Filling A Need While Making Some Noise: A Music Therapist’s Guide To Paediatrics
Kathy Irvine Lorenzato Jessica Kingsley Publishers
STAR RATING: 3/5
I’m not sure I learned much about music therapy from this book, writes Joy Gravestock. Indeed, I found the book lacking in what actually happens in clinical work, and more focused on what the author’s experiences in paediatrics, especially working with terminally ill children.
Lorenzato states her patients have “a road of hardship to follow and my job is to make that road easier. I’m the happiness monitor”. Despite stating children have “a primal need to vent energy and emotions” she prefers that they are “happy after our group, not screaming”.
Her humorous style of writing began to grate after a couple of chapters and I wonder if it acts as a defence when she spends her working life absorbed in so much pain. For example, she tells us that the purpose of professional boundaries is “so you don’t get hurt when the patient dies”.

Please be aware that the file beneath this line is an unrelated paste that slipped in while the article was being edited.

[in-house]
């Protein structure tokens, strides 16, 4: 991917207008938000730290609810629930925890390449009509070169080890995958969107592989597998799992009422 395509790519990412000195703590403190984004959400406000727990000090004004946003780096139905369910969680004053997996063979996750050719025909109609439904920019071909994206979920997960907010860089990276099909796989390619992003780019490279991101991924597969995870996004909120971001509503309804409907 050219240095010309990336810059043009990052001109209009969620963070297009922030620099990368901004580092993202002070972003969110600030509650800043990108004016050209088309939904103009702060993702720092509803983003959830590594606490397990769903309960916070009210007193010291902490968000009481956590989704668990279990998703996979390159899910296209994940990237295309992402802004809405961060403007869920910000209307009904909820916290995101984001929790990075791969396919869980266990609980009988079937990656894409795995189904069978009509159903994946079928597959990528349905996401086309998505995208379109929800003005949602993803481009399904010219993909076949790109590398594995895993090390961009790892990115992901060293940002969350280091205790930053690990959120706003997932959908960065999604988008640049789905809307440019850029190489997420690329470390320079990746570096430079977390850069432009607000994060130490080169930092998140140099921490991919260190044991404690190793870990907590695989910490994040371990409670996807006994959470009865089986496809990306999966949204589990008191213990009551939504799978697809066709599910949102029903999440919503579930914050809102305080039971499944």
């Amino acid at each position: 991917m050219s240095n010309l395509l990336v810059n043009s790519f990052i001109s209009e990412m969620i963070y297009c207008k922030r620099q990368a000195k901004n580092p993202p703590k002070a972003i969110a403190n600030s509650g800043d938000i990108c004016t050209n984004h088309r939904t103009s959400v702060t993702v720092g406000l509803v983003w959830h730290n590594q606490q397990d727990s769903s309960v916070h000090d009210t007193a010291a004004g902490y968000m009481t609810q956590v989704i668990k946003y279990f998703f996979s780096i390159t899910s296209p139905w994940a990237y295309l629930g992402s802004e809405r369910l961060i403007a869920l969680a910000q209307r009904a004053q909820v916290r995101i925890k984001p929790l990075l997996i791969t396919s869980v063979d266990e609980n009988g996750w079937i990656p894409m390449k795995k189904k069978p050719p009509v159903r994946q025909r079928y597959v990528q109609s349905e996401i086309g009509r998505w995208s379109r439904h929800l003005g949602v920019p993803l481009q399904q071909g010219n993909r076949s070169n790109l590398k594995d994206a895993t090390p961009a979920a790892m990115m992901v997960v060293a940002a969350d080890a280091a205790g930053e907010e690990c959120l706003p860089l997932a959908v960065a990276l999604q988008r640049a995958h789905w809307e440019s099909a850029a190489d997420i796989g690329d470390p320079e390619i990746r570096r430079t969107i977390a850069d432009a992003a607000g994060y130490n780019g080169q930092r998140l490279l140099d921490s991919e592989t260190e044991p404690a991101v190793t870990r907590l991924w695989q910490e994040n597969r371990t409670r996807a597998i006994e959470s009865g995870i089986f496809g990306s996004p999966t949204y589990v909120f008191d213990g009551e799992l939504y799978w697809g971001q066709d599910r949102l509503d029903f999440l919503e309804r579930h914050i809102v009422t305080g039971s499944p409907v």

There also seemed to be a denial of harsh realities (not very nice people get sick and die too, and we also have to work them).
However, she does share effectively the emotional intensity of working with dying children, and expresses movingly the pain and loss encountered in the work.
Joy Gravestock worked in children’s mental health, and will be training as a music therapist